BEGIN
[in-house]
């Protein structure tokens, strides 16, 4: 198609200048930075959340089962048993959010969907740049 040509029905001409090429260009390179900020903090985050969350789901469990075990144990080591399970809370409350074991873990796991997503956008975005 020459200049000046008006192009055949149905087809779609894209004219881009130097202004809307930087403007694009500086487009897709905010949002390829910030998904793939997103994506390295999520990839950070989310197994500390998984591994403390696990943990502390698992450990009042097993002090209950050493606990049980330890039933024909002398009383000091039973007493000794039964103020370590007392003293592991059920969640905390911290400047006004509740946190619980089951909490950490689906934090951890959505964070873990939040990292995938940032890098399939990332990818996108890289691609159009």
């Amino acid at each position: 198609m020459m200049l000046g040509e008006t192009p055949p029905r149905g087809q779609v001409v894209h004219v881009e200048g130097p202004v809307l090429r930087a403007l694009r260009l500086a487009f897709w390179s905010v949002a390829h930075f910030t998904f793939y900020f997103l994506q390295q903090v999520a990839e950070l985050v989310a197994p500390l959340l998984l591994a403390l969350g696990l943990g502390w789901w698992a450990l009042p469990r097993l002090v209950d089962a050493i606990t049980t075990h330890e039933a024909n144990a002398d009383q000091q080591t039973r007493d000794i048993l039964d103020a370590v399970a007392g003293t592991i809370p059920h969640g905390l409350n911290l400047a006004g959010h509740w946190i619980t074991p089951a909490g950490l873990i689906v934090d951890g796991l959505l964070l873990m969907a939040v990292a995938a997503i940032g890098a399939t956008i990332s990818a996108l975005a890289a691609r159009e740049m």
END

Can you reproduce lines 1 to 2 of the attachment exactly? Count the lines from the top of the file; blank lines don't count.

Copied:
[in-house]
């Protein structure tokens, strides 16, 4: 198609200048930075959340089962048993959010969907740049 040509029905001409090429260009390179900020903090985050969350789901469990075990144990080591399970809370409350074991873990796991997503956008975005 020459200049000046008006192009055949149905087809779609894209004219881009130097202004809307930087403007694009500086487009897709905010949002390829910030998904793939997103994506390295999520990839950070989310197994500390998984591994403390696990943990502390698992450990009042097993002090209950050493606990049980330890039933024909002398009383000091039973007493000794039964103020370590007392003293592991059920969640905390911290400047006004509740946190619980089951909490950490689906934090951890959505964070873990939040990292995938940032890098399939990332990818996108890289691609159009």